WM: Do you do plan to add other third-party delivery options in the future?
TR: We’re going to add more partners is the short version of that. Door Dash has been a fantastic partner and they provide great coverage and great service. So, everything works, but we also see demand for more options.
WM: The entire third-party delivery space is fascinating to me. Restaurants found a way to meet a big consumer demand without having to organize vehicle fleets or employ drivers. But there’s a hefty commission that is paid on each order that impacts margins. A few big chains, like Jimmy John’s have chosen to maintain their own fleet. Can you talk about the dynamics today?
TR: In online ordering, I don’t think there is a silver bullet. From our standpoint, we’re building out the product, but it’s not like there’s one feature that is “the thing”. Needs vary by client and the interface experience is different depending what your concept is in the restaurant. There’s just a ton of little things in the solution that make it amazing, for instance we include a feedback survey module that allows you to capture guest feedback early on in the process. If they have an issue with their order, they let you know about it. We give you tools to respond so that you can help guests out before they go to Yelp and Google and say bad things about you – or just never come back.
WM: This is great, and we haven’t even touched on the subject of customer loyalty. How does Order & Delivery connect to your loyalty platform?
TR: Nice segue there. The Paytronix loyalty and ordering solutions work together seamlessly. If you go to place an order and register for an account, you can be enrolled in loyalty just like that. You don’t have to go to some other loyalty page and sign up or do some weird unnatural stuff. It’s just part of the solution. As one company we’re able to deliver that value to the restaurant. Having the guest facing experience work together seamlessly is important. It’s not like your guests are given a training manual on how to use your software. They have to figure it out. So, if it’s unclear how they should go about redeeming a reward, you’re just not going to have a very successful program, and you’re going to lose to your competition. It is a little bit zero-sum game because we’re all going to eat a certain amount and just some of that will be consumed off premises.
WM: Let’s get back to delivery. How important is it for restaurants these days?
TR: I don’t want to diminish the importance of first-party delivery over third-party delivery. And you brought up Jimmy John’s which is a great example. You can absolutely crush first-party delivery if you want to, and it fits with your brand. Jimmy John’s promise of “freaky fast” is to deliver a sandwich in five minutes. And they work hard on that. By bringing delivery in house you can achieve consistent quality. You have more quality control over the food and over the guest experience. There is a stack of things that are totally solvable if you want delivery to be a core competency for your restaurant.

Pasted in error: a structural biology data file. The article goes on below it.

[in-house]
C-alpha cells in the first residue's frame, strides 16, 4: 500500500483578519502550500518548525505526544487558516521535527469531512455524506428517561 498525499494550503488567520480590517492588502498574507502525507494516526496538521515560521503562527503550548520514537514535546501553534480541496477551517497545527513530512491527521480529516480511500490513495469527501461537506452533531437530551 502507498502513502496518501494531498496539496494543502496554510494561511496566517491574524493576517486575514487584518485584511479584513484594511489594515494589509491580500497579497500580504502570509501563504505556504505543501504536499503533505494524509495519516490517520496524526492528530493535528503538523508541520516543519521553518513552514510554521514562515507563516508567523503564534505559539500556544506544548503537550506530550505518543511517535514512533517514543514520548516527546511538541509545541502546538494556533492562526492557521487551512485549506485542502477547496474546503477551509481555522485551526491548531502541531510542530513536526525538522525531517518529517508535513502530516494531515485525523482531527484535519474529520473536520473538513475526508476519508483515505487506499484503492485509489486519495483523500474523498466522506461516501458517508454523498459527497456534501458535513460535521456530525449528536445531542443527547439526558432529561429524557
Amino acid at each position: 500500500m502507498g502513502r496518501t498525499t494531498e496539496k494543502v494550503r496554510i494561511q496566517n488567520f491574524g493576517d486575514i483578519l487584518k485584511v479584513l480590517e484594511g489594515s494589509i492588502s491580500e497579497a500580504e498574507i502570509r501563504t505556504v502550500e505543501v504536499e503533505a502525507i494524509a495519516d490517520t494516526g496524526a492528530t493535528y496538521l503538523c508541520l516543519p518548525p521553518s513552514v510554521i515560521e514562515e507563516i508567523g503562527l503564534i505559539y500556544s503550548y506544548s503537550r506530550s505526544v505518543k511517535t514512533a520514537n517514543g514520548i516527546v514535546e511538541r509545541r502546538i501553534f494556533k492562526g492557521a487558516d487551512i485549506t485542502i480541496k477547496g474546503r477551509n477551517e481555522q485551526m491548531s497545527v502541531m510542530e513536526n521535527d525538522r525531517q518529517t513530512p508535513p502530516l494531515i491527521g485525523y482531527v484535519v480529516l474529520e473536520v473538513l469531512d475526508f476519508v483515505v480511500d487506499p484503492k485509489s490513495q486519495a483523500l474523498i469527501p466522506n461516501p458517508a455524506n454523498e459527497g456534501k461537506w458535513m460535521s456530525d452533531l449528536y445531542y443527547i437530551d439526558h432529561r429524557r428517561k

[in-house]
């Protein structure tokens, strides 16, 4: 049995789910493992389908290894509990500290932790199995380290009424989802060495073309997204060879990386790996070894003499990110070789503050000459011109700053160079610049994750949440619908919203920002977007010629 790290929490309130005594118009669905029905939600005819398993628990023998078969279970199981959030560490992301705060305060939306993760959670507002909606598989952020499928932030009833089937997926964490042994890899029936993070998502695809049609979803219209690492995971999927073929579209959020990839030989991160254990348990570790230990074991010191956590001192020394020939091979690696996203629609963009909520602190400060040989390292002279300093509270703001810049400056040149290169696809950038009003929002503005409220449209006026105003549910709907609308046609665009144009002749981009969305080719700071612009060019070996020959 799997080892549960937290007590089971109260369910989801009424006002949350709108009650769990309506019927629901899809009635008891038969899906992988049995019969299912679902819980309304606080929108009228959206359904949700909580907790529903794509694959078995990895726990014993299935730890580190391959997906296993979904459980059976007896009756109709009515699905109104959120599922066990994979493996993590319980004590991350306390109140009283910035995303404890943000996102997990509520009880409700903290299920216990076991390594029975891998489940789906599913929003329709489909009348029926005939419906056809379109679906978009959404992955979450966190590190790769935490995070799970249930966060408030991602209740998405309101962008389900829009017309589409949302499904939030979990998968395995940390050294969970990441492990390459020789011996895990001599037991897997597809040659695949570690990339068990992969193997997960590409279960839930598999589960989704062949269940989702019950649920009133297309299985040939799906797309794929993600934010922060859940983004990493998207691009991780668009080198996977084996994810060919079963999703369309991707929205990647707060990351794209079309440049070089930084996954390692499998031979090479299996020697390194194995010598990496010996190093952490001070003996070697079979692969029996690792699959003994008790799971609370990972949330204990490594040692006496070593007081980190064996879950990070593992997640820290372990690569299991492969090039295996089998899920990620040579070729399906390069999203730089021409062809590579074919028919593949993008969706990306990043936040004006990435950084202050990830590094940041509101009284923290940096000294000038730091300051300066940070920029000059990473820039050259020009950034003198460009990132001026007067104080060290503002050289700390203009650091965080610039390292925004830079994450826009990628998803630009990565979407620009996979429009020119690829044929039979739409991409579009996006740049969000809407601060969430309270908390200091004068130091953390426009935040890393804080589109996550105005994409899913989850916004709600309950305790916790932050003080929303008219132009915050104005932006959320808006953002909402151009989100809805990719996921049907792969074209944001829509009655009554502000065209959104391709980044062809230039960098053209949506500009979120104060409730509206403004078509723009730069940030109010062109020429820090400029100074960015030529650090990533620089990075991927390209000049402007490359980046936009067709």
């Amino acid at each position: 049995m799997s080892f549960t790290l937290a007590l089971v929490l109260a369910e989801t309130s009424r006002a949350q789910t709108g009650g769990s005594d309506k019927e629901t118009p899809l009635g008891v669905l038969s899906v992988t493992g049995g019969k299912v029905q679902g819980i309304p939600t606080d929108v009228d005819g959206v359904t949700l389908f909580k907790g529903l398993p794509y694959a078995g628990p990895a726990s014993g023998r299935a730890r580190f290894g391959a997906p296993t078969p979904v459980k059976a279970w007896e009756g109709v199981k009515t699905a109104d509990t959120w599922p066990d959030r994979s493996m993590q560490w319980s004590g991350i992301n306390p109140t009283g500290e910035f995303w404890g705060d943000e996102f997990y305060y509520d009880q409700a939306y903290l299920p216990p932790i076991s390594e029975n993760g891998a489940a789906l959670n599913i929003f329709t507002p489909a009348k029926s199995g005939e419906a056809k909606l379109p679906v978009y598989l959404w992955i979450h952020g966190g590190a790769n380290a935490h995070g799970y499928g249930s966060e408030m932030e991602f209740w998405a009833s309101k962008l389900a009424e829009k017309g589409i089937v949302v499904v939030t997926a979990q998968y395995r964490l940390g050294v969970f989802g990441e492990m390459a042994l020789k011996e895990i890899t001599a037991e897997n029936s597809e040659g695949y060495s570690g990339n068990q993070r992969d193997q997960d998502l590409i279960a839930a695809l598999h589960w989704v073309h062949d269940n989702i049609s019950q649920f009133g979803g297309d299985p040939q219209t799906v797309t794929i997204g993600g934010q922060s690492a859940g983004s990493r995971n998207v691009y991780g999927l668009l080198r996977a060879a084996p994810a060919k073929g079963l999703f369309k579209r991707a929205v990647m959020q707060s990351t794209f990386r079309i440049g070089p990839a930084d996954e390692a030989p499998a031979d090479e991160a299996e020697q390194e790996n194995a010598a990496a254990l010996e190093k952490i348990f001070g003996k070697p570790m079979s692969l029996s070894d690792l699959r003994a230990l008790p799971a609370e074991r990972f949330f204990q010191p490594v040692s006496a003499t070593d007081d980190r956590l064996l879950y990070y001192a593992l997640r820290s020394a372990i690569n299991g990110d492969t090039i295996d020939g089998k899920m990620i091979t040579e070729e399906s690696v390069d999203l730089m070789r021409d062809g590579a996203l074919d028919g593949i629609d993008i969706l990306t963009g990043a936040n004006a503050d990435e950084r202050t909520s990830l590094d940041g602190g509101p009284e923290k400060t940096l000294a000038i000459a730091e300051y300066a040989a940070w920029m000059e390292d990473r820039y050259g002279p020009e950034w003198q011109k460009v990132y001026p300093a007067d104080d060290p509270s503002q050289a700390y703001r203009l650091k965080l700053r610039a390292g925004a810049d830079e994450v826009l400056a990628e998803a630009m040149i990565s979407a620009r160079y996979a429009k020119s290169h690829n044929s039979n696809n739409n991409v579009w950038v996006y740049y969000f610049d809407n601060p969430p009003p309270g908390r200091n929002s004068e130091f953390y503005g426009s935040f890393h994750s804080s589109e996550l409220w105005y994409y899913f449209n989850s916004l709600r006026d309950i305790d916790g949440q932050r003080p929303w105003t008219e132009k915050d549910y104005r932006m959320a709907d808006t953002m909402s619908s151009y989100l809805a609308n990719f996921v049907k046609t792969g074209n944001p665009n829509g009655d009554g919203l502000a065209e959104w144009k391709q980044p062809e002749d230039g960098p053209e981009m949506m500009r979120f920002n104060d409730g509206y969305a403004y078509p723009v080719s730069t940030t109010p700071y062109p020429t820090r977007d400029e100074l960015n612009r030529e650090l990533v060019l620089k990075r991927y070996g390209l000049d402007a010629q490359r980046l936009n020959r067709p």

WM: What about the economics of third-party delivery for restaurants?
TR: The commission model itself isn’t the problem. It was based on the concept of incrementality, but that concept has been lost a bit. When a third-party salesperson came to talk to you circa 2010, and it was mid-afternoon and kind of slow, they would say “you still have your kitchen and wait staff working and your lease isn’t changing. If we can get you two more orders right now, you will cover some fixed costs. Are you interested?” In this case the 18% Commission isn’t a problem since you’re tapping into this stream of guests that haven’t seen you before. The problem is it’s no longer incremental when you turn on Uber Eats, Grub Hub, Postmates, Door Dash, etc. and those orders become half of your off-prem orders. The third-party companies are like a fire hose. They are incredibly good at acquisition. But as that becomes a consistent and large percent of your business, the 33% commission hurts.
WM: In the future, will we see more growth in pickup or delivery?
TR: We have seen a lift since March for pickup platform-wide. There’s been a replacement of dining-in by pickup. Delivery is popular and growing, but people are settling into the quarantine world for the long haul, and it may not be reasonable to order for delivery five days a week for most people. The delivery fees don’t always fit into a household budget.
WM: If you look back to a time pre-Covid-19, you must have had lots of Order & Delivery clients in the pipeline. Since then, would you say your sales are composed more by those who accelerated their decision or those that decided they needed an “instant” solution to solve a problem?
TR: There are clearly different types of buyers. If you look at anybody that has over 100 units, they probably already had an online ordering solution of some kind. Maybe they have a solution but it’s sub optimal, and they recognize that they need a new solution. In the mid-tier, there was a mix. The restaurant concept influenced decisions also. In fine dining, some who never thought they would need online ordering have seen the value as the result of the pandemic and needed to adopt something quickly. Now, we’re settling in for the long haul and ecommerce and off premise orders will be more important than ever.
WM: How did you address the need for so many restaurants to get a solution in place quickly?
TR: We sat down as a company and asked ourselves how we can provide a solution as fast as humanly possible. The Rapid Launch program we just announced is the result. We can deliver something that’s time optimized for you and then add a second phase to build more functionality out when you need it. So, it’s Rapid Launch that can get you onboard quickly and then we can look at an integrated solution to go to the next phase.
WM: Where do you think the next meaningful innovation in Order & Delivery will be?
TR: Anytime you look at the future, it’s not one thing, it’s lots and lots of little things that aggregate to create value. Ultimately, I think it’s going to be about broadening our reach and helping restaurants own their digital presence. We look at things like menu syndication, controlling their listings on Google, and making improvements so they can control how guests engage with them. That’s literally the tip of the iceberg. And, I’m always going to continue to talk about how well loyalty works in concert with Online ordering to be able to engage with customers on the terms they want.
WM: Thank you so much and we appreciate the time. I hope we have the opportunity to connect with you again in the future.
TR: Absolutely, it has been a pleasure.